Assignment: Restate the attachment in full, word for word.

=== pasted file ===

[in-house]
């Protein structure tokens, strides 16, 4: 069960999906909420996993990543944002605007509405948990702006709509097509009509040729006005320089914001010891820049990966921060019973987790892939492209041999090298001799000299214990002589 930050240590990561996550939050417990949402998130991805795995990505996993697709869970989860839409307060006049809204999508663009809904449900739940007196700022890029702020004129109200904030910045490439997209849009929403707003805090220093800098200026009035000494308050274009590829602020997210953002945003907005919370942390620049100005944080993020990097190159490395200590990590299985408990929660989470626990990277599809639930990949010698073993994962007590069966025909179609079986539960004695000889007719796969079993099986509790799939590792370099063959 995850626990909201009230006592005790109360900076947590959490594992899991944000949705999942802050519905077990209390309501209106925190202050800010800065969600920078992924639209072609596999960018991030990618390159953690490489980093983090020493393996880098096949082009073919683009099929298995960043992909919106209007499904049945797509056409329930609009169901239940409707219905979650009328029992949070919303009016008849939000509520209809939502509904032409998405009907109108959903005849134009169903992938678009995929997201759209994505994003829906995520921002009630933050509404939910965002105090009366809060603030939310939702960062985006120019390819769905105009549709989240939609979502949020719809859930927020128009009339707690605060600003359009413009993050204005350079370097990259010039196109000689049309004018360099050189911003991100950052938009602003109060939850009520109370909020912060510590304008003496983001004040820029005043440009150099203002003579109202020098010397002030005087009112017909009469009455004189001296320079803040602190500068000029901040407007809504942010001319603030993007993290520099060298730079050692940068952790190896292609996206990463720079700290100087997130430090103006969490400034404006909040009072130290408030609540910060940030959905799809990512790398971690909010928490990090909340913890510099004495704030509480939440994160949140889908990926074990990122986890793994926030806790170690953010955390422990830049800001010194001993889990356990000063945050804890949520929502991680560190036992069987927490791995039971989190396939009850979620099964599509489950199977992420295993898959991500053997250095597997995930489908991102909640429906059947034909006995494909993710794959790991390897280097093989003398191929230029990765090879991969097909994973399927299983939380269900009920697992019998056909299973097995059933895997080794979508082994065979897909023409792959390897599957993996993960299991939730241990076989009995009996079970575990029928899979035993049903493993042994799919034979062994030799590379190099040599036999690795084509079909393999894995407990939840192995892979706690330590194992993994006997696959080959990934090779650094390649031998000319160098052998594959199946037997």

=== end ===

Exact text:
[in-house]
């Protein structure tokens, strides 16, 4: 069960999906909420996993990543944002605007509405948990702006709509097509009509040729006005320089914001010891820049990966921060019973987790892939492209041999090298001799000299214990002589 930050240590990561996550939050417990949402998130991805795995990505996993697709869970989860839409307060006049809204999508663009809904449900739940007196700022890029702020004129109200904030910045490439997209849009929403707003805090220093800098200026009035000494308050274009590829602020997210953002945003907005919370942390620049100005944080993020990097190159490395200590990590299985408990929660989470626990990277599809639930990949010698073993994962007590069966025909179609079986539960004695000889007719796969079993099986509790799939590792370099063959 995850626990909201009230006592005790109360900076947590959490594992899991944000949705999942802050519905077990209390309501209106925190202050800010800065969600920078992924639209072609596999960018991030990618390159953690490489980093983090020493393996880098096949082009073919683009099929298995960043992909919106209007499904049945797509056409329930609009169901239940409707219905979650009328029992949070919303009016008849939000509520209809939502509904032409998405009907109108959903005849134009169903992938678009995929997201759209994505994003829906995520921002009630933050509404939910965002105090009366809060603030939310939702960062985006120019390819769905105009549709989240939609979502949020719809859930927020128009009339707690605060600003359009413009993050204005350079370097990259010039196109000689049309004018360099050189911003991100950052938009602003109060939850009520109370909020912060510590304008003496983001004040820029005043440009150099203002003579109202020098010397002030005087009112017909009469009455004189001296320079803040602190500068000029901040407007809504942010001319603030993007993290520099060298730079050692940068952790190896292609996206990463720079700290100087997130430090103006969490400034404006909040009072130290408030609540910060940030959905799809990512790398971690909010928490990090909340913890510099004495704030509480939440994160949140889908990926074990990122986890793994926030806790170690953010955390422990830049800001010194001993889990356990000063945050804890949520929502991680560190036992069987927490791995039971989190396939009850979620099964599509489950199977992420295993898959991500053997250095597997995930489908991102909640429906059947034909006995494909993710794959790991390897280097093989003398191929230029990765090879991969097909994973399927299983939380269900009920697992019998056909299973097995059933895997080794979508082994065979897909023409792959390897599957993996993960299991939730241990076989009995009996079970575990029928899979035993049903493993042994799919034979062994030799590379190099040599036999690795084509079909393999894995407990939840192995892979706690330590194992993994006997696959080959990934090779650094390649031998000319160098052998594959199946037997």